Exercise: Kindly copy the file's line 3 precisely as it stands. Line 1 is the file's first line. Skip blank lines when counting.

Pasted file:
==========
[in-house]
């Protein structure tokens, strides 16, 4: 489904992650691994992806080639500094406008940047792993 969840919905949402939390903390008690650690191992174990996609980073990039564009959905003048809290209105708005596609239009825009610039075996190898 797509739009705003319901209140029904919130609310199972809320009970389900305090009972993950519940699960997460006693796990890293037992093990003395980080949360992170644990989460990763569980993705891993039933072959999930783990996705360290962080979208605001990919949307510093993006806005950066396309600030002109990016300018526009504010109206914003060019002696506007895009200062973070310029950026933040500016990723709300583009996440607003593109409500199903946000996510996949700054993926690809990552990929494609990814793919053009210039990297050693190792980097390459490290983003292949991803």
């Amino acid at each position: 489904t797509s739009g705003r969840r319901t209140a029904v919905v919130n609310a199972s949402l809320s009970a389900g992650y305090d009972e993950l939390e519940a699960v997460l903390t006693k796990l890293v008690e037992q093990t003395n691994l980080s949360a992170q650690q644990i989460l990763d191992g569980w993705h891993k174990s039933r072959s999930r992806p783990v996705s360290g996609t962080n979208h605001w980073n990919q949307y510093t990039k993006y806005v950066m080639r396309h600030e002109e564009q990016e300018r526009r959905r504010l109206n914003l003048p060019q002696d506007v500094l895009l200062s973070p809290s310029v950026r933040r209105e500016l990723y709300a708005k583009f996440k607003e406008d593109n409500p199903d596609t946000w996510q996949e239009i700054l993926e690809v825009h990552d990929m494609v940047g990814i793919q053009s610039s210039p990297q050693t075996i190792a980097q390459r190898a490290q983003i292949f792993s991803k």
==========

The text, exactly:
């Amino acid at each position: 489904t797509s739009g705003r969840r319901t209140a029904v919905v919130n609310a199972s949402l809320s009970a389900g992650y305090d009972e993950l939390e519940a699960v997460l903390t006693k796990l890293v008690e037992q093990t003395n691994l980080s949360a992170q650690q644990i989460l990763d191992g569980w993705h891993k174990s039933r072959s999930r992806p783990v996705s360290g996609t962080n979208h605001w980073n990919q949307y510093t990039k993006y806005v950066m080639r396309h600030e002109e564009q990016e300018r526009r959905r504010l109206n914003l003048p060019q002696d506007v500094l895009l200062s973070p809290s310029v950026r933040r209105e500016l990723y709300a708005k583009f996440k607003e406008d593109n409500p199903d596609t946000w996510q996949e239009i700054l993926e690809v825009h990552d990929m494609v940047g990814i793919q053009s610039s210039p990297q050693t075996i190792a980097q390459r190898a490290q983003i292949f792993s991803k």